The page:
A little friendly rivalry can boost employee performance. But if you don't handle contests carefully, they can backfire. Whether on a sales team or anywhere else in an organization, reward programs and contests are supposed to motivate each member of a team to perform at the top of his or her game.But I’ve seen situations—even in large, sophisticated companies—where the program becomes a hotbed of resentment and frustration.If you want your award program to promote achievement and team morale while taking you closer to your corporate goals, follow these five rules.1. Announce the Program Well in AdvanceIt’s amazing how many companies wait until mid-year to announce an award program that, by then, has been going on for months, unbeknownst to the team
Malcolm Gladwell needs very little introduction. As a staff writer at The New Yorker for 21 years and the bestselling author of Tipping Point, Blink and Outliers, his work is known to millions around the globe.
Gladwell’s speciality is combining research with unexpected insights. He regularly dives deep into data and sources of information to uncover new ways of looking at things. With this skill set, you’d expect he would have interesting things to say about hiring and HR — and he does.
Recently, Gladwell joined us in Austin at Indeed Interactive to talk about the Human Side of Hiring. Below, we’ve rounded up six of the most thought-provoking quotes from his keynote presentation. Dive in!
1. On mistakes commonly made in hiring
One of the big issues we have when it comes to selecting people for jobs, particularly important jobs, is that our fallback position is to be intolerant of human difference. Basically we want to default to a very narrow and strict definition of what we’re looking for. We want to act on the assumption that human talent come in some very predictable form.
2. On fellow New Yorker writer Sheelah Kolhatkar’s tendency to move slowly — and how this trait is misunderstood
The most crucial thing about her is how slowly she moves. The effect of her conscientiousness and her neuroticism and all of her worrying means she’s someone who takes a while to do her job… she’s a tortoise! More than that, she’s a neurotic tortoise. And I think that all of us would agree that there are many jobs out there in the world for which being a neurotic tortoise is a really really good thing.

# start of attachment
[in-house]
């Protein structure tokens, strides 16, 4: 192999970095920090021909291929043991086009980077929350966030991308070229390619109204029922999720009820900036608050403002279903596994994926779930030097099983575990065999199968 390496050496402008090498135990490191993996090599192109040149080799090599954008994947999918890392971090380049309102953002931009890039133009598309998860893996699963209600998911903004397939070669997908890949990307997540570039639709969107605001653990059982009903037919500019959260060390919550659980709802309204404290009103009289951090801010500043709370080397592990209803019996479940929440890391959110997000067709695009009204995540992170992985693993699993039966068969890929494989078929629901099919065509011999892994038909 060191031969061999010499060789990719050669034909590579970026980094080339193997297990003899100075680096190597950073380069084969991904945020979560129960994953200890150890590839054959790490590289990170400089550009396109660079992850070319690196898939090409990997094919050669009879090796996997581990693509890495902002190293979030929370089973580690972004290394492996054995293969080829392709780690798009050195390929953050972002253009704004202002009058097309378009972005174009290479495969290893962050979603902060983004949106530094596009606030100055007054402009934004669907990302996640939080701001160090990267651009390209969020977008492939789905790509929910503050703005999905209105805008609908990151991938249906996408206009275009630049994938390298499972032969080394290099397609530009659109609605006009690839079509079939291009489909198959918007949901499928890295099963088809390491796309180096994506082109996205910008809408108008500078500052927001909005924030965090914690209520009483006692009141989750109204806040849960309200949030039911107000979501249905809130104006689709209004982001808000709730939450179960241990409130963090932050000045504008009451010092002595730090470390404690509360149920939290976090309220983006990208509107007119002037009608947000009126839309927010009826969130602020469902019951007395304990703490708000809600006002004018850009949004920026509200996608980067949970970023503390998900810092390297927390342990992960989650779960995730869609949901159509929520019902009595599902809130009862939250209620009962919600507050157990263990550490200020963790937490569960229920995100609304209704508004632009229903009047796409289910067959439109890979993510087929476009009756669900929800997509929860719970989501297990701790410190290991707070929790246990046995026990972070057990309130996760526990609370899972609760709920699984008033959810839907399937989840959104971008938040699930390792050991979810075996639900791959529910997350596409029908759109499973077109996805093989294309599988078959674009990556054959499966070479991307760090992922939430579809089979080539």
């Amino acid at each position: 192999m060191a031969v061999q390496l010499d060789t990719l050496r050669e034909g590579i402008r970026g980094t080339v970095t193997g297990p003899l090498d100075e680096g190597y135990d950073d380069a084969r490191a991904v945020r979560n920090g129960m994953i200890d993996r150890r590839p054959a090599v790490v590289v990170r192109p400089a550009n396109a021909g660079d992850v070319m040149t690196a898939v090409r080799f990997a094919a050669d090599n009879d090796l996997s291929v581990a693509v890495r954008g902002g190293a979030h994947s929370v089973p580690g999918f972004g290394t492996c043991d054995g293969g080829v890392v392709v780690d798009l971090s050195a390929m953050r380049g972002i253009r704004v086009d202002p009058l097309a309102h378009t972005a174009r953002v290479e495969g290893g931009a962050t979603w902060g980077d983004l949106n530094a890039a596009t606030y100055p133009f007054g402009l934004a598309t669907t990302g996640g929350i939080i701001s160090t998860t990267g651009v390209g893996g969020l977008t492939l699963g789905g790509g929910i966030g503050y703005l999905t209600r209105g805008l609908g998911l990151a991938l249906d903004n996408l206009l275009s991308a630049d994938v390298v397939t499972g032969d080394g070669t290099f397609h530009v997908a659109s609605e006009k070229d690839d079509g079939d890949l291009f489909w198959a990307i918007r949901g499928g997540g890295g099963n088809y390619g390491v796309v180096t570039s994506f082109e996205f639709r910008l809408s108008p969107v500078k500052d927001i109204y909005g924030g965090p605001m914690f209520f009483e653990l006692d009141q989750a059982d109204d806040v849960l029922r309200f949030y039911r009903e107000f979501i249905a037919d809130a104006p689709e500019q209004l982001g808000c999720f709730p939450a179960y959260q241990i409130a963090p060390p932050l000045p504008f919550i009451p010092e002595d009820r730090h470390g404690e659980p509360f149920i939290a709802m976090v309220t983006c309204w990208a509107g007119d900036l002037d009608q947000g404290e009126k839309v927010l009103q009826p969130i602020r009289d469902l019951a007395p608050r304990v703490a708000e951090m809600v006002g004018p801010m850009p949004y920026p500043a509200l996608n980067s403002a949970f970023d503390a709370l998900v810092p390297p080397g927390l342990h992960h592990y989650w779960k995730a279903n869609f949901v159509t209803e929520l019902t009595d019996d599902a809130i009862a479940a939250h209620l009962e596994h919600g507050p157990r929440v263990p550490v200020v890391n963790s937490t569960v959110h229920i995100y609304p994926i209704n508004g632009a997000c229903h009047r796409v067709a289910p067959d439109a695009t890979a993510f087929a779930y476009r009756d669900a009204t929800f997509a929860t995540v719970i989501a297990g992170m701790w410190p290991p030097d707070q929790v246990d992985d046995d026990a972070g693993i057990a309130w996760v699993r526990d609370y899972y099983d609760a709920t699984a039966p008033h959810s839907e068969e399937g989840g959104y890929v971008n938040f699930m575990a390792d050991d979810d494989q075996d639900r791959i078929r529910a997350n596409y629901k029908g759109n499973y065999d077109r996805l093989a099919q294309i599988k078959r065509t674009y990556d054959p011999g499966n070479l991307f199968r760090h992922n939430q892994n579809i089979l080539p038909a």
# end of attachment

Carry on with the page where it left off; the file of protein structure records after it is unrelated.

Here’s my question: Do we design hiring and evaluation systems that reward the neurotic tortoise, or that discriminate against the neurotic tortoise? I think the answer is obvious: We discriminate against neurotic tortoises.
3. On speed tests vs. power tests, and why the distinction matters
There’s a distinction that psychometricians make between speed and power in testing. A speed test is where all the questions are easy: what I want to know is how many you can do in a specific period of time.
Power tests are tests with really hard questions. I’m not interested in how quickly you do them, I’m interested in how many you get correct. And the reason that we separate power and speed is that they are really quite different.
There’s a little bit of overlap, but basically you can be really good at power tests but lousy at speed. In fact, there’s a study that suggests that people who are good at power are slow by definition — or you could be very good at speed but lousy at power.
4. On the model profession of the 21st century
Teachers are super interesting as a kind of proxy for thinking about hiring decisions, because the profession is so similar to the kinds of professions we are creating in the modern world. You need to have great leadership skills, social skills, you must be adaptable, must have great cognitive skills, you must be constantly be learning new bodies of knowledge. It’s really a model kind of profession for the 21st century.